NBA lockout: Confusion surrounds supposed comfort of 66-game season
By Michael Lee,
Probably for the first time in 13 years, NBA players, coaches and executives face a time when there is so much confusion surrounding comfort. Owners and players reached a tentative agreement over the weekend that will allow teams to hold training camps and free agent signings beginning Dec. 9 and kick off a 66-game game season on Christmas.
But until the players reconstitute their union, dismiss their antitrust lawsuit against the NBA, finish the final details of a new collective bargaining agreement with the league and a majority of players and owners accept the deal, the lockout remains in effect.
A person with knowledge of the situation who spoke on condition of anonymity because of the sensitivity of the litigation said Monday that the lawsuit settlement and union re-formation likely won’t occur until the middle of this week or later.
“There is a lot of work to be done in a lot of places, with a lot of committees and player groups. . . but we are optimistic that it will hold and we will have ourselves an NBA season,” NBA Commissioner David Stern said last Saturday.
Uncertainty abounds, as it did in 1999, when the league had less than a month to stage a 50-game season because of another owner-imposed lockout. Teams don’t know how long training camps or preseason will be, but the league is telling teams that they will have two regionally based preseason games against the same opponent. In 1999, the Wizards played a home and home preseason series against Philadelphia. Teams remain in the dark about the schedule that they will play once the season begins. As it stands, only the six teams scheduled to play on Dec. 25 know where their seasons will begin.
But with an unofficial deadline approaching, players and coaching staffs can’t sit idly by until the final terms are resolved. Wizards Coach Flip Saunders and the rest of his coaching staff — Randy Wittman, Don Zierden, Sam Cassell, Gene Banks and Ryan Saunders — are scheduled to meet at the practice facility at Verizon Center on Tuesday. They will map out the game plan for a shortened season and a possibly condensed training camp. The group has come together to watch film and discuss strategy several times during this protracted offseason, and Saunders has also had individual meetings with each one of his assistant coaches.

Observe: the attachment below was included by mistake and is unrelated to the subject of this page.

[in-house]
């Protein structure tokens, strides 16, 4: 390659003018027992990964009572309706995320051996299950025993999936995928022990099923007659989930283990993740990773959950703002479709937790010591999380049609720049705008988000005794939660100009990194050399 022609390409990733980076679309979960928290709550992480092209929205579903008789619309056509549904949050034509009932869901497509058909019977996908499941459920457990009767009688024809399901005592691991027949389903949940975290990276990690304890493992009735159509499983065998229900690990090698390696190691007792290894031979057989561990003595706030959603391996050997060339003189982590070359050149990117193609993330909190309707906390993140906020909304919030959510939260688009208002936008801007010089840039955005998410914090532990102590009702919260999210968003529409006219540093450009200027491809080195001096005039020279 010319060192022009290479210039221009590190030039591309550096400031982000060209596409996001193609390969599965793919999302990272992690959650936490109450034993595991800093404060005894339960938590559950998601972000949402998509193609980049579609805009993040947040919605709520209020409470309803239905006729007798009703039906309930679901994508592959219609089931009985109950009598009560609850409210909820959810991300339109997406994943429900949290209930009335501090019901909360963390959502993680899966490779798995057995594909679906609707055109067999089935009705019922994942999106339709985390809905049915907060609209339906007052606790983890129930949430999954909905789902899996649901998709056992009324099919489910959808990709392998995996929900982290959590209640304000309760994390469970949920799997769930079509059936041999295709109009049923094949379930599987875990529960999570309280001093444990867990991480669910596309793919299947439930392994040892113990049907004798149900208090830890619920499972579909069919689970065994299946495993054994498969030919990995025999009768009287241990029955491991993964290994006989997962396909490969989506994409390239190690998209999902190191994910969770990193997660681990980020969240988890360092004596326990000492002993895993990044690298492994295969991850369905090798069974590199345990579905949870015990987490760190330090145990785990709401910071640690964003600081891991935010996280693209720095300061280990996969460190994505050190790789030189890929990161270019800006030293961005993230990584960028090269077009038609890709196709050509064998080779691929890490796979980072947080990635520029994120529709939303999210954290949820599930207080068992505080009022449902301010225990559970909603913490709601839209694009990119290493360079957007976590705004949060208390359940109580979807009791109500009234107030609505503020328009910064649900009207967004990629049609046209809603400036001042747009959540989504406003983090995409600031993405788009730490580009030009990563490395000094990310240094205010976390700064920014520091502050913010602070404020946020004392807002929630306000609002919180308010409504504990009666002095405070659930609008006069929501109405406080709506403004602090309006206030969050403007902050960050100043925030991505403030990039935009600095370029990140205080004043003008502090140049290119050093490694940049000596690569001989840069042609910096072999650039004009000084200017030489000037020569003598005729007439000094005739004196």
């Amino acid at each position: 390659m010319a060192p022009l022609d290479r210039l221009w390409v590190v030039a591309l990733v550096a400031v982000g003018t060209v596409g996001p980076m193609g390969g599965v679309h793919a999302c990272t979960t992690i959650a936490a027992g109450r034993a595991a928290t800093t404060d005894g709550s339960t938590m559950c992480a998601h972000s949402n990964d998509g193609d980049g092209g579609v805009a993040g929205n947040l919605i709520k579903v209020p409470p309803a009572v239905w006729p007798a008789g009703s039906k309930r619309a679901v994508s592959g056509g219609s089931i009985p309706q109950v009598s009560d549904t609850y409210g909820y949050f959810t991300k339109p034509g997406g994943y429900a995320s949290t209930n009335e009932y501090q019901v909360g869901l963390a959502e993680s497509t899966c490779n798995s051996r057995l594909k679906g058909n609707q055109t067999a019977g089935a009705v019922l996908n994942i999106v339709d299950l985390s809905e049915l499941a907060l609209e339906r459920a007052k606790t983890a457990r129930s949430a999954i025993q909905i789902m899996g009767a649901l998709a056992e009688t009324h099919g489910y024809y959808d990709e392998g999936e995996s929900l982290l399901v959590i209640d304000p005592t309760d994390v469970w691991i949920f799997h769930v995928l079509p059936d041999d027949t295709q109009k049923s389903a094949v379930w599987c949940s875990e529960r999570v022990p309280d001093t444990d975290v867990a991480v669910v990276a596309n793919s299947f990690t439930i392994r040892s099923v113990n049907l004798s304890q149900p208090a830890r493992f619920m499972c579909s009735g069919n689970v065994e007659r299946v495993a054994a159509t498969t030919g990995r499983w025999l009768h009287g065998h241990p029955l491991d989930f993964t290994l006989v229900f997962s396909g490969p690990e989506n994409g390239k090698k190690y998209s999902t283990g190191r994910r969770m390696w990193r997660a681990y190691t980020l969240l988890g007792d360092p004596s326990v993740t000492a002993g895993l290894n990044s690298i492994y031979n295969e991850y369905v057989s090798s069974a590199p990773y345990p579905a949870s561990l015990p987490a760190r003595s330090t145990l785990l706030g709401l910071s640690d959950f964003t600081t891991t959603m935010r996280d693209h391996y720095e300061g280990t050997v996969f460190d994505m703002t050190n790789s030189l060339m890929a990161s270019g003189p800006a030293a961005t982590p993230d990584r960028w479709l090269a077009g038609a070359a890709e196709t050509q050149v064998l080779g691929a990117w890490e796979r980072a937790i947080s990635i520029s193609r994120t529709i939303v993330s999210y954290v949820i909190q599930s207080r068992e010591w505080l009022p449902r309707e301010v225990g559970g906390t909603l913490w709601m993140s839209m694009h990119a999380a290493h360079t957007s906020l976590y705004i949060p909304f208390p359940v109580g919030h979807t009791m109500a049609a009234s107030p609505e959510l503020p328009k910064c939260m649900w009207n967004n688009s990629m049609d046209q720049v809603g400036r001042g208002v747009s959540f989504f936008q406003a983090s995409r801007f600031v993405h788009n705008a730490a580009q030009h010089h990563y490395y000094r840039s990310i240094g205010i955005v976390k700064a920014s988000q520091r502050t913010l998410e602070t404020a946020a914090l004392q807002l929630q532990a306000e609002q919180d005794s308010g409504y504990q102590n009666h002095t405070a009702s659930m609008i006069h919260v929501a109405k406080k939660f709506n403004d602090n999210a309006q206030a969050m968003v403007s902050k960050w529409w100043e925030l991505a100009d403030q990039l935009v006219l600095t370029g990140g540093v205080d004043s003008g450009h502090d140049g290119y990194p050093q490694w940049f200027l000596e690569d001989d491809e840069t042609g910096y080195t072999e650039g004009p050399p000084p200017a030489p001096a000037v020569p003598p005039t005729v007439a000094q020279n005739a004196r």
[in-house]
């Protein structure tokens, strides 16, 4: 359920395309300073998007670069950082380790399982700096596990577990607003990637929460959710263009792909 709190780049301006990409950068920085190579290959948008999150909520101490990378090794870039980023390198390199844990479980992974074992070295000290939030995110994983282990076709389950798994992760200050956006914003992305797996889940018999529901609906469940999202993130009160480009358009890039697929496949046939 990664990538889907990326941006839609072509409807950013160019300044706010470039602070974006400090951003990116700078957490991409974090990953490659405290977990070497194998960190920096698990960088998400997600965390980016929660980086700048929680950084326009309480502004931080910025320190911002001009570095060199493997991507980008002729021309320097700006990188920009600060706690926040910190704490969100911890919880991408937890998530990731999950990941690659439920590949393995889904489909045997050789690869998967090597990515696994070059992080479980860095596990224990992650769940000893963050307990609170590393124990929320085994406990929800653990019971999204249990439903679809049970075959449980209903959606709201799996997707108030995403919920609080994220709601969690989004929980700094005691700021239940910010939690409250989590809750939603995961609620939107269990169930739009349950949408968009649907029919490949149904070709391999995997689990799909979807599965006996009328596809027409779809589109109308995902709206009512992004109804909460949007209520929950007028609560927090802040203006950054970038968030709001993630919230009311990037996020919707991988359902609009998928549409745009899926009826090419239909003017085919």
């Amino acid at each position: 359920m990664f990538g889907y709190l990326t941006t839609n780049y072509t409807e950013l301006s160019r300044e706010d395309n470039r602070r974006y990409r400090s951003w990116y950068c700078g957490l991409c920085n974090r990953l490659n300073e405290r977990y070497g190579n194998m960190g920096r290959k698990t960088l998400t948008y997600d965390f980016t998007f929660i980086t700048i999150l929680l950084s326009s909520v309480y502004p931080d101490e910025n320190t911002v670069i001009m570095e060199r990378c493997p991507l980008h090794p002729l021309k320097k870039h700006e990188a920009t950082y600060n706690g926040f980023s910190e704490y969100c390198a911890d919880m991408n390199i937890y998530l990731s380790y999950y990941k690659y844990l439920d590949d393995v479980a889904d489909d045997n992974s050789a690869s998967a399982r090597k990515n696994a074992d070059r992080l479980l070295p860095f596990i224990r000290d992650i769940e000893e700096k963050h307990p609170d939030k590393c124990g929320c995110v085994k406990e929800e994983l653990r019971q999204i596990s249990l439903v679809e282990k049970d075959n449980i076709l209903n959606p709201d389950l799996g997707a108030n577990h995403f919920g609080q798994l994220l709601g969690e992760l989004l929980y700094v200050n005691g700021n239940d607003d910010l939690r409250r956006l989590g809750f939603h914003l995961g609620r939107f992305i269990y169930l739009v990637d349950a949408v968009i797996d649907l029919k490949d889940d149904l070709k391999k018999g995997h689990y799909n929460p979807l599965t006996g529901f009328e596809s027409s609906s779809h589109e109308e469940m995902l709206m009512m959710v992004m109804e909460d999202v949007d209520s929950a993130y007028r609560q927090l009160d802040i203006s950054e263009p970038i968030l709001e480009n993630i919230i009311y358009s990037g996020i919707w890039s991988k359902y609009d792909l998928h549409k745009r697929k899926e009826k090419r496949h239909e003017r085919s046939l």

Players still don’t have access to team training facilities, so they remain on their own as it relates to working out and getting in basketball shape. Former Wizard Roger Mason Jr. and local trainer Joe Connelly organized a mini-training camp this week at Capital Sports Complex in District Heights.
Mason has invited several players, including the Wizards’ John Wall, Andray Blatche and Hamady Ndiaye, former Wizards Brendan Haywood and Jared Jeffries, and Baltimore natives Josh Selby of the Memphis Grizzlies and San Antonio Spurs guard Gary Neal. They are expected to trickle in throughout the week. The next two weeks could be wild and become more intriguing if the pool of free agent talent is deepened from players waived through an amnesty clause that allows team to waive someone currently under contract and have their contract removed from the salary cap.
“It’s going to be crazy. You saw what happened with football [after the NFL lockout],” Mason said. “It should be a frenzy, but I think it’ll be good for our league.”
Though the NBA likely won’t release its new schedule until early next week, the league released a general breakdown of what should be a grueling pace that matches the nearly four games per week that were played in 1999.
With the league still planning to have a four-day All-Star Weekend in Orlando, teams will have to squeeze in all their games in the span of 119 days, meaning that each team will have at least one stretch in which it plays three nights in a row. They won’t have more than three back-to-back-to-back sets.
The regular season will end a week later than usual on April 26 and the Finals could end on June 26 — just two days before the draft.
The Wizards will play 48 of their 66 games against Eastern Conference teams and 18 games against Western Conference teams. They will play only three teams from the other conference twice (one at home, one away) and six other teams at home and the six other teams on the road. They will also play six teams in the conference four times, four teams three times (two at home, one away) and the four other teams three times (once at home, two away).
The first 25 games on the Wizards’ schedule have been wiped out, leaving them with 57 dates set for games and nine games likely to get plugged in for any available gaps.
With so much of the schedule depending on arena availability — and Wizards among several teams that share a building with an NHL team — the league likely won’t deviate much from the dates already in place, but the teams may change.